Facadism in London
My research examines the architectural practices encompassed by the term ‘façadism’ as relate to historic buildings, focusing on London examples since 1970.
Façadism is a wide-reaching term that is used to describe a variety of urban development projects (though its suffix deceptively implies a coherent set of criteria) that privilege the façade of a building above other elements. The research project uses façadism case studies to explore the hypothesis that there currently exists a gap between critical heritage theory and conservation practice. Within the field of Critical Heritage Studies, heritage enjoys acceptance as denoting more than a physical monument, or a monument’s physicality, focusing on heritage as a discursive process of production rather than an entity to be consumed. Façadism practices reduce an historic building to a visual and material stimulus, suggesting, therefore, that conservation practice continues to be rooted in a values-based system of assessment that privileges historical and aesthetic qualities over more transitory qualities such as use and association.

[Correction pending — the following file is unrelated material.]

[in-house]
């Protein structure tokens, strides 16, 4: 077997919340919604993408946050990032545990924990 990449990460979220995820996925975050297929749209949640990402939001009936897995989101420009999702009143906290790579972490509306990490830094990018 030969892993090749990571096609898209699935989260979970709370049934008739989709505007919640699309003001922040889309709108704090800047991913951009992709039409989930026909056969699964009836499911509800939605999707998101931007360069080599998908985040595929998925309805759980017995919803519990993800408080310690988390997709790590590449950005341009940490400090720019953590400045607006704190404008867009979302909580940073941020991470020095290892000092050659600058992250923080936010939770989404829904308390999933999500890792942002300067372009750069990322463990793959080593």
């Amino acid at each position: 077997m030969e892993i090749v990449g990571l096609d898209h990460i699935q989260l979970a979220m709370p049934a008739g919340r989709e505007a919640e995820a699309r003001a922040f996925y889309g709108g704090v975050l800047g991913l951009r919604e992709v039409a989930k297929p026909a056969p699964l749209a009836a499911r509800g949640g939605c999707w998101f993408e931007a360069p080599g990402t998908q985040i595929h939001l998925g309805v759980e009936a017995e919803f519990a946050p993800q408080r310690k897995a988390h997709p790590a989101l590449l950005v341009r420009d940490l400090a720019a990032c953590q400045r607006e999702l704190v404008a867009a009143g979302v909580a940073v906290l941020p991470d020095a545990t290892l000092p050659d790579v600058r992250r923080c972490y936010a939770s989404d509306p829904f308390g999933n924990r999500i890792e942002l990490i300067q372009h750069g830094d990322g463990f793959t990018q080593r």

My research looks to identify the reasons behind the introduction and ongoing evolution of modern façadism practices, examining the principles that inform the decision-making process at a policy level and their impact on the discursive potential of built urban heritage. Working through the framework of Critical Heritage Studies, the research methodology includes both the application of Critical Discourse Analysis to primary sources, such as planning and policy documents, and interviews with relevant actors.